Thursday, August 27, 2009

At Long Last, CRC Staff to Present Options for a 'Down-Sized' Bridge Project

At the September 4th meeting of the CRC Project Sponsors Council (comprised of myself, Clark County Commissioner Steve Stuart, Royce Pollard, Portland Mayor Sam Adams, Metro Councilor David Bragdon, and Trimet Director Fred Hansen), CRC Staff will present opportunities to scale back the proposed bridge crossing, light rail transit and improvement to seven interchanges.

For several years now, through the CTRAN Board and the Vancouver City Council, I have been lobbying for the following on behalf of the citizens of Vancouver, the riders of CTRAN and the commuters of Clark County (and, for my detractors, allow me to say that this is all a matter of public record):

· No Tolls on the I-5 or I-205 Bridges

· More commitment of funding from Federal and both State Governments

· An improvement project, not just a replacement -- a new bridge with 12 lanes and related improvements

· Along with the CTRAN Board of Directors, light rail transit with the following caveats:

o Construction paid by the Federal Transit Administration

o Voters decide on operation and maintenance costs

It has become painfully apparent that neither the Feds nor the States are prepared at this time to commit to the majority of costs for a proposed $4.1 billion project.

BUT, I have made it clear for some two years now that tolling both bridges to pay the bulk share of this project, and burdening the citizens of our City and our County is not acceptable.

Other options must be considered.

Royce Pollard would prefer to put the burden of the costs of this enormous project on the backs of the very people he is supposed to represent. Clark County commuters must ALREADY pay Oregon income tax for the 'privilege' of current leadership's failure to create adequate family-wage jobs. NOW, he is insisting that they must also bear the burden of paying for this federal asset?

In order to avoid any possible tolling, the next logical step is to consider scaling back the scope and size of the project. If we can't afford this bloated legacy project, here's a novel idea: let's build something we CAN afford!

You've heard that from me before, and now the public will have an opportunity to hear from the CRC Staff what they have determined is feasible for a scaled-back project. I am extremely pleased that this presentation is occurring.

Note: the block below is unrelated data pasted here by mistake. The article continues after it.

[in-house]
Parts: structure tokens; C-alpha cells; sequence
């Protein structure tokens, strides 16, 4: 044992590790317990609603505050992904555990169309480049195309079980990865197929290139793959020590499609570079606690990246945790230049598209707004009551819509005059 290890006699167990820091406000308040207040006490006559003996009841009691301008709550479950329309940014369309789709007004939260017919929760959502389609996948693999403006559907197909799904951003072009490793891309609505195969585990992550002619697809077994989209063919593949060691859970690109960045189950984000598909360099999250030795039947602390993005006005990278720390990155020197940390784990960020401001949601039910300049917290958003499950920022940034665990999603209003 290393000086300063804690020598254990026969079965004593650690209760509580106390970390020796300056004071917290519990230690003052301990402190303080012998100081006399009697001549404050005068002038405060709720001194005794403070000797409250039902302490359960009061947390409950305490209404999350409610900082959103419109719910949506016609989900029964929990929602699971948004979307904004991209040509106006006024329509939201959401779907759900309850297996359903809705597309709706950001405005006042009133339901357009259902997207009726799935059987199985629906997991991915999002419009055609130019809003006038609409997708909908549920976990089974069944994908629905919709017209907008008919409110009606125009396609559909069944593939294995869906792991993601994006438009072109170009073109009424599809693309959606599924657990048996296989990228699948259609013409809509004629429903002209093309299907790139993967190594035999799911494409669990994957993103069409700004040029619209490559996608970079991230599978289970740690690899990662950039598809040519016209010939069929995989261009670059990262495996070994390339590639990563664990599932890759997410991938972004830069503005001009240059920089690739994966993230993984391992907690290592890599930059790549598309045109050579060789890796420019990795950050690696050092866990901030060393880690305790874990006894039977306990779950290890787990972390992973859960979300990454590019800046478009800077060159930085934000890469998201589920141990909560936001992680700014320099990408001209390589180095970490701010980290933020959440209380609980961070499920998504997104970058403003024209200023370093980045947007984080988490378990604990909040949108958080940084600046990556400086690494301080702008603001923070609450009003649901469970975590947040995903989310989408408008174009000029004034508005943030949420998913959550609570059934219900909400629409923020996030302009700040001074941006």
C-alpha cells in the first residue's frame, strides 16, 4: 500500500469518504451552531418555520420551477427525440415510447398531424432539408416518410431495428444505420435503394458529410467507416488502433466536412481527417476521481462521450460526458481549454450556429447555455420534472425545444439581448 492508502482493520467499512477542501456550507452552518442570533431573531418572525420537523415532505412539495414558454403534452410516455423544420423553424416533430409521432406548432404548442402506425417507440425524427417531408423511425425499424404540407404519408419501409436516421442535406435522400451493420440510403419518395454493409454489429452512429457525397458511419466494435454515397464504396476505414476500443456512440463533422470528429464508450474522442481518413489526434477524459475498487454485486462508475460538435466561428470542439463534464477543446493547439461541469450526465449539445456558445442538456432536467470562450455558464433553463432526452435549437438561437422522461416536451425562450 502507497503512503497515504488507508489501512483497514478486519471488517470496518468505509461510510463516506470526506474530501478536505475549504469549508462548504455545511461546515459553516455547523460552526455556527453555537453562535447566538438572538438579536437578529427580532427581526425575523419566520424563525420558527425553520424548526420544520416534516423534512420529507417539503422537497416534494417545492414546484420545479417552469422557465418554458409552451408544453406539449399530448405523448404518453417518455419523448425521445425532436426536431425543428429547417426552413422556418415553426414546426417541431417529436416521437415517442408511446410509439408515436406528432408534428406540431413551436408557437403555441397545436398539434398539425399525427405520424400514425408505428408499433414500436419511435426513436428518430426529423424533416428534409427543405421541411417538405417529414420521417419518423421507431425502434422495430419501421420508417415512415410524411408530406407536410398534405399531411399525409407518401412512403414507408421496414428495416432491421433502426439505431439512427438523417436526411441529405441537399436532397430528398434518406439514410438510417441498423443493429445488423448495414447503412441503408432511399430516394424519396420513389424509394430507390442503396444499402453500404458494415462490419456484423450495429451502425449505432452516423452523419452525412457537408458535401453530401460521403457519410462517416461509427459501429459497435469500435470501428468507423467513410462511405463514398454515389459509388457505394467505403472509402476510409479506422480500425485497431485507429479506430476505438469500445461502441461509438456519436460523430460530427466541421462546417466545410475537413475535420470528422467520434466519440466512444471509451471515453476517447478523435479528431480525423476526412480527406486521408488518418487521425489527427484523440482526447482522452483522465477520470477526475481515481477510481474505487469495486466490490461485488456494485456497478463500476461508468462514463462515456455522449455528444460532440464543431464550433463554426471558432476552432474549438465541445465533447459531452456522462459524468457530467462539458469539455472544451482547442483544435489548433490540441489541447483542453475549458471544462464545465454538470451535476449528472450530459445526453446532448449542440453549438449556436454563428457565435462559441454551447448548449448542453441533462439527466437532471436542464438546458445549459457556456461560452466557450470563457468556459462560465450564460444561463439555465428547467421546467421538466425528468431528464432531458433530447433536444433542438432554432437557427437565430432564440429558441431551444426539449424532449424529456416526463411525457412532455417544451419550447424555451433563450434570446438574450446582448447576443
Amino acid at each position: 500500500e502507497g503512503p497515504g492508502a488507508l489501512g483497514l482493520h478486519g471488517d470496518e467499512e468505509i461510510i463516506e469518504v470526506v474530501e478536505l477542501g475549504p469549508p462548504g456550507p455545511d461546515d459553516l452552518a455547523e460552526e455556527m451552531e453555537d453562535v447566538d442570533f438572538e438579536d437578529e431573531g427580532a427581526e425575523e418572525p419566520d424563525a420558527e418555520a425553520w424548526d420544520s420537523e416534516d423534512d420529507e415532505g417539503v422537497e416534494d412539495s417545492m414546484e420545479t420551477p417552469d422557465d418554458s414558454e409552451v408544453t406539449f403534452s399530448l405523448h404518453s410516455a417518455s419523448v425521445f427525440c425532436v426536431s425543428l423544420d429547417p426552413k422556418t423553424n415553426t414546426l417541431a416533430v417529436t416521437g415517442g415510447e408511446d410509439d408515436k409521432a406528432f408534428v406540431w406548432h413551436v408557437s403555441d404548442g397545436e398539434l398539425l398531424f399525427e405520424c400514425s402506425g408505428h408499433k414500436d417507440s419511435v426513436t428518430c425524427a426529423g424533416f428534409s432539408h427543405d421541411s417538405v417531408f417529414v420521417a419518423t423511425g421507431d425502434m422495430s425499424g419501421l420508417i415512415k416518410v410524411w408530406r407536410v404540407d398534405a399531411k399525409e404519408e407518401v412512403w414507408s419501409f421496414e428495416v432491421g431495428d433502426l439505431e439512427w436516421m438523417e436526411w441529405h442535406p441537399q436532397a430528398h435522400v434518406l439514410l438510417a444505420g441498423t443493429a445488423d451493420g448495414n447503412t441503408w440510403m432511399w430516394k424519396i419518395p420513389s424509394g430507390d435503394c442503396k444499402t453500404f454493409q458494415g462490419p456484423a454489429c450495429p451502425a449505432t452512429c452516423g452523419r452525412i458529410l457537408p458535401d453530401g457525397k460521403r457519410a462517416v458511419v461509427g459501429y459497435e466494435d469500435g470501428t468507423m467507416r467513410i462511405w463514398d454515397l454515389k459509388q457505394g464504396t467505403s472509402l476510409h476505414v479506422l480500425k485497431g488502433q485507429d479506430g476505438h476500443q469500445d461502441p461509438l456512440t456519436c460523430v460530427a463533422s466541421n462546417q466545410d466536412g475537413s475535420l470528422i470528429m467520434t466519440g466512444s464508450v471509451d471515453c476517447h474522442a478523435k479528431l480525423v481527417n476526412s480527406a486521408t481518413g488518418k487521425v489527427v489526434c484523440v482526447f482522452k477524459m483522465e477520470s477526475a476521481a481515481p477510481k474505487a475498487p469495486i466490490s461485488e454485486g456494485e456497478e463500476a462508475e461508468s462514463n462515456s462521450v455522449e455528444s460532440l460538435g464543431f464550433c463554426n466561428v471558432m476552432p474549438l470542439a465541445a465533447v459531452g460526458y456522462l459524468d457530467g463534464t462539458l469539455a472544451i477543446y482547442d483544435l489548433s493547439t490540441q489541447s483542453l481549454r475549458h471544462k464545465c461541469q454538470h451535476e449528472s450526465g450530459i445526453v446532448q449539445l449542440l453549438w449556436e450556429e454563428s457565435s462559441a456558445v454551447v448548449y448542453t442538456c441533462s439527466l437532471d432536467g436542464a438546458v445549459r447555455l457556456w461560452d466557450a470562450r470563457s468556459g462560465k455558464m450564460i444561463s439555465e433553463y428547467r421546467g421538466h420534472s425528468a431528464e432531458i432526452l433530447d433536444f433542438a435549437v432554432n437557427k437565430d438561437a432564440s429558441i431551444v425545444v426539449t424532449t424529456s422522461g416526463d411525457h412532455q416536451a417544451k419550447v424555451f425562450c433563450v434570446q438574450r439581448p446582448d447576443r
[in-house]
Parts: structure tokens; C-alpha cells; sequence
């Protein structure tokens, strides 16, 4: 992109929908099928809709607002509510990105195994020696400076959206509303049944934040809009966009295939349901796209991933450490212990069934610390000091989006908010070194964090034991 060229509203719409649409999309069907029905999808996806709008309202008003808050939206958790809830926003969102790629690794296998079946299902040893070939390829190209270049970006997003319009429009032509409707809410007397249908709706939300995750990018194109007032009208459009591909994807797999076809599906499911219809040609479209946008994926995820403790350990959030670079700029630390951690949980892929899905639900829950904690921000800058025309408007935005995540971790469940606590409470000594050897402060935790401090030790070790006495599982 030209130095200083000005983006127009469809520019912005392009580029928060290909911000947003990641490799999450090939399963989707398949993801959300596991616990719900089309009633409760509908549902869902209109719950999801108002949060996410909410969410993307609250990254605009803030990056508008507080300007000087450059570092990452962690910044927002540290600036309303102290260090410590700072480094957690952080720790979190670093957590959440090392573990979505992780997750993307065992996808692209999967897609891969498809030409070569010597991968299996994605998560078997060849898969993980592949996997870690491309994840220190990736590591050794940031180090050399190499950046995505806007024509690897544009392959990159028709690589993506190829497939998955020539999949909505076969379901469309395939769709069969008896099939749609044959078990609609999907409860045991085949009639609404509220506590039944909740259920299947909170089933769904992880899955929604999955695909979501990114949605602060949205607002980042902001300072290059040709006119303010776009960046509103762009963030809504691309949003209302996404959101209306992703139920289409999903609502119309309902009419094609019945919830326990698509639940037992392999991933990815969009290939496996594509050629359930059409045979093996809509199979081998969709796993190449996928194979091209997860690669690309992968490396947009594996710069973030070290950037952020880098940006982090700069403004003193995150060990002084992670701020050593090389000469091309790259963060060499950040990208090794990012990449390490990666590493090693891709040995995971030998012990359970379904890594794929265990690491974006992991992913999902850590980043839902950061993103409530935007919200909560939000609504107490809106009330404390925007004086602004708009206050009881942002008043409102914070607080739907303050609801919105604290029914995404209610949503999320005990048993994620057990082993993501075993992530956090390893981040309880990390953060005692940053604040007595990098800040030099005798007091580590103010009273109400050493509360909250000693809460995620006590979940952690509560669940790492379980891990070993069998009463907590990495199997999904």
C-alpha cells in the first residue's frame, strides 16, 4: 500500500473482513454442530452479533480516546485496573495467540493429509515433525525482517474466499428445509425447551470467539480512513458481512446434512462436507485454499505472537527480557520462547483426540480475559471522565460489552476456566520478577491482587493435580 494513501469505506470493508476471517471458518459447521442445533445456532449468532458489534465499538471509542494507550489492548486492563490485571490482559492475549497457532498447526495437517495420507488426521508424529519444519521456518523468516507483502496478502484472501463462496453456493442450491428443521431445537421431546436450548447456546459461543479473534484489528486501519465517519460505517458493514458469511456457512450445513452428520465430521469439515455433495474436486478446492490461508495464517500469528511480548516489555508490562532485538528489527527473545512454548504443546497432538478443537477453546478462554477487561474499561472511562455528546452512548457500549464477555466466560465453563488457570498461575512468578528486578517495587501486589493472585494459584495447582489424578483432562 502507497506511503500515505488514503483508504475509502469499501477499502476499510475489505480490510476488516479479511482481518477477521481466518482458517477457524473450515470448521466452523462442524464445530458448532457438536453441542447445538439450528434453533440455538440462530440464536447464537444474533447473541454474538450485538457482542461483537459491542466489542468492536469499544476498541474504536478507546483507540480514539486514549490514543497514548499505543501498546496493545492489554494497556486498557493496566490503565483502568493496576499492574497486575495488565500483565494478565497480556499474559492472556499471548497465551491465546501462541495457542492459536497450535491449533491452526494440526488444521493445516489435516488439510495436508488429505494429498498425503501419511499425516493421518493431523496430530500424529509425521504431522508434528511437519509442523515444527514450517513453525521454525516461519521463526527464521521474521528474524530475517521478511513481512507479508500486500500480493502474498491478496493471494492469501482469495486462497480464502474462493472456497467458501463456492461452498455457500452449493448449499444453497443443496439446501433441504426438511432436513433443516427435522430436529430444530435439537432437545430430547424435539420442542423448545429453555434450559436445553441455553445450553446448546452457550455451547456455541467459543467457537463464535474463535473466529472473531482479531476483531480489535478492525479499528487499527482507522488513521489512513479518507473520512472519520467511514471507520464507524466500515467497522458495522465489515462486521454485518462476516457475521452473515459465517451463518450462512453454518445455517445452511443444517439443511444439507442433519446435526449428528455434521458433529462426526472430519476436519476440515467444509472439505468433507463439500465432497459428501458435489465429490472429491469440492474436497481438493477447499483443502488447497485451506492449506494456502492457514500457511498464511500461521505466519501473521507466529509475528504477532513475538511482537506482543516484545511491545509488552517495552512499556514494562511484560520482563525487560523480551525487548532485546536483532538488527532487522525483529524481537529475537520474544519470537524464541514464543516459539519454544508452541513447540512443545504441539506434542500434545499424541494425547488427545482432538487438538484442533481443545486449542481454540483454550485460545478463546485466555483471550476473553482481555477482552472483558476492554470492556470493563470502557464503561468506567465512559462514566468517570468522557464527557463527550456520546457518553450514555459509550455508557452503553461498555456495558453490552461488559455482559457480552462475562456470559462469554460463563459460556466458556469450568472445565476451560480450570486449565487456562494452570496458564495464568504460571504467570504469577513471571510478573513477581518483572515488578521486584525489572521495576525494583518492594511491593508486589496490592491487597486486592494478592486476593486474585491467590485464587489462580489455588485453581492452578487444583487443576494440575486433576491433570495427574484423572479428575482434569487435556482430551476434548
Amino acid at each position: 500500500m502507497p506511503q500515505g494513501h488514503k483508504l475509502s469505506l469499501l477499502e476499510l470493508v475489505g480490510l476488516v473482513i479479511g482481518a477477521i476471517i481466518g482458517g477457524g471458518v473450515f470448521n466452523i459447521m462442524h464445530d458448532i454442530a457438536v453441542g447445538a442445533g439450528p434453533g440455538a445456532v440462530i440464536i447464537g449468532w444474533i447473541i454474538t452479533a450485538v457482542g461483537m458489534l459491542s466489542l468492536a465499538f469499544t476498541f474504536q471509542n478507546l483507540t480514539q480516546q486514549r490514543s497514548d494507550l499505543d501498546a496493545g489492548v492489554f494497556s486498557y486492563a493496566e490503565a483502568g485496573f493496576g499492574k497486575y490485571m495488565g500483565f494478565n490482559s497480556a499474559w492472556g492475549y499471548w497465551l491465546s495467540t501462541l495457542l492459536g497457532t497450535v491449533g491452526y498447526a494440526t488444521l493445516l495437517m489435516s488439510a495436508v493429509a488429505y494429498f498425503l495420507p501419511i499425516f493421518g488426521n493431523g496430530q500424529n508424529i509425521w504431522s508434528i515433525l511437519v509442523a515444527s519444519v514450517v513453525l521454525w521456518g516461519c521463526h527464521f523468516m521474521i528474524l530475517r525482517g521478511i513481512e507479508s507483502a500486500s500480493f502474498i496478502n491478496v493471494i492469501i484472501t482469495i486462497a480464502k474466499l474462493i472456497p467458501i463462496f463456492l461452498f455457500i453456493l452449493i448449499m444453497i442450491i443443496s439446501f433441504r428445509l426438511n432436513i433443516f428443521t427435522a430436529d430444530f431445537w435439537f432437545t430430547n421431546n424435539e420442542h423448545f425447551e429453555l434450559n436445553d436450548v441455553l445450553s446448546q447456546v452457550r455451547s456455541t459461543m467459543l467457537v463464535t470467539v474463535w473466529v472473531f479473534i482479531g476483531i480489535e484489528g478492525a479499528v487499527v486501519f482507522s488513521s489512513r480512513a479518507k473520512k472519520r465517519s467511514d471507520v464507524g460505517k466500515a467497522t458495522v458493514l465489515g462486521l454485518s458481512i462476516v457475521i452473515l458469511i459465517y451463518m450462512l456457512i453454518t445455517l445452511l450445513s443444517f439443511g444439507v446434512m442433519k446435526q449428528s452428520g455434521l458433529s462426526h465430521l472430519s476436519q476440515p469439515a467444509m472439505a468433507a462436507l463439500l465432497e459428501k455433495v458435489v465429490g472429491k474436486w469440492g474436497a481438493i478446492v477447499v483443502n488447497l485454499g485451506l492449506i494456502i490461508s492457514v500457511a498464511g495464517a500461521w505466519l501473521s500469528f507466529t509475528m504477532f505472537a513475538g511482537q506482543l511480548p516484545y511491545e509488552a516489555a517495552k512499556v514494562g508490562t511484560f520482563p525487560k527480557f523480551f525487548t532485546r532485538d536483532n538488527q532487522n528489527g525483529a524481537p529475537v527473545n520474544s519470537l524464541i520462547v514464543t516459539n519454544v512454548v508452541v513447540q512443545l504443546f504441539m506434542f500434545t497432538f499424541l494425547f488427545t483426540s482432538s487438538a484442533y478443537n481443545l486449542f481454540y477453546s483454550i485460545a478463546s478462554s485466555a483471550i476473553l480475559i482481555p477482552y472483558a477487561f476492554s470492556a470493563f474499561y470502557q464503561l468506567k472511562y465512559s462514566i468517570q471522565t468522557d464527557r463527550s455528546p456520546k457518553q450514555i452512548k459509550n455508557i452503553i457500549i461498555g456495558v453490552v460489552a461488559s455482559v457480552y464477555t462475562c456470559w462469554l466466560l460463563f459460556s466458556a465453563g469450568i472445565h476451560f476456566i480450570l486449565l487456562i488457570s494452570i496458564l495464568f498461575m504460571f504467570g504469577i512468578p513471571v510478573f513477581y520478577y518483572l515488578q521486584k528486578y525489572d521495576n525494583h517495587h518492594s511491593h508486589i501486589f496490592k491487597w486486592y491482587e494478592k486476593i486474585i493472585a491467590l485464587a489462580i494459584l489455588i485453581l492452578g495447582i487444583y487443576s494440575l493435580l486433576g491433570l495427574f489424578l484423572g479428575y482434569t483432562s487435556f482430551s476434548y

Please stay tuned, and rest assured that I will continue to look out for you!

Monday, August 24, 2009

City Council Primary Candidate Supports Leavitt for Mayor

From a press release the Bart Hansen campaign issued on Friday, August 21, 2009:

Former City Council candidate Bart Hansen today endorsed Vancouver City Councilman Tim Leavitt for Mayor of Vancouver. Hansen, who competed in the Primary election for City Council Position #1, endorsed Leavitt because of his commitment to better local job opportunities, making Vancouver a family-friendly, affordable place to live, work and play, and to fighting against tolls on the I-5 Bridge.

“Tim has shown that he understands how tough it can be out there for working people, people with families,” says Hansen. “I believe that Tim is looking out for ALL of us, and has the experience, common sense, and energy to lead Vancouver into its next chapter.”

Hansen campaigned extensively for the Council position, but was defeated in the primary by Jack Burkman and Bill Turlay. Yesterday, Hansen endorsed Burkman.

Leavitt thanked Hansen for his endorsement, saying that “Bart ran a strong race, and would have been a great addition to the Council. From my perspective as a voter, that was a hard race to make a decision in. They are all strong candidates, dedicated to helping our city advance. I'm happy that Bart will stay involved and interested in City affairs, and I hope we'll see more of him in the future.”

Hansen is looking forward to helping Leavitt continue his leading campaign—-in the unofficial results from the Primary, Leavitt leads the 14-year incumbent Mayor, and the Leavitt campaign is already picking up speed, continuing their grass-roots effort to knock on doors and talk directly with voters.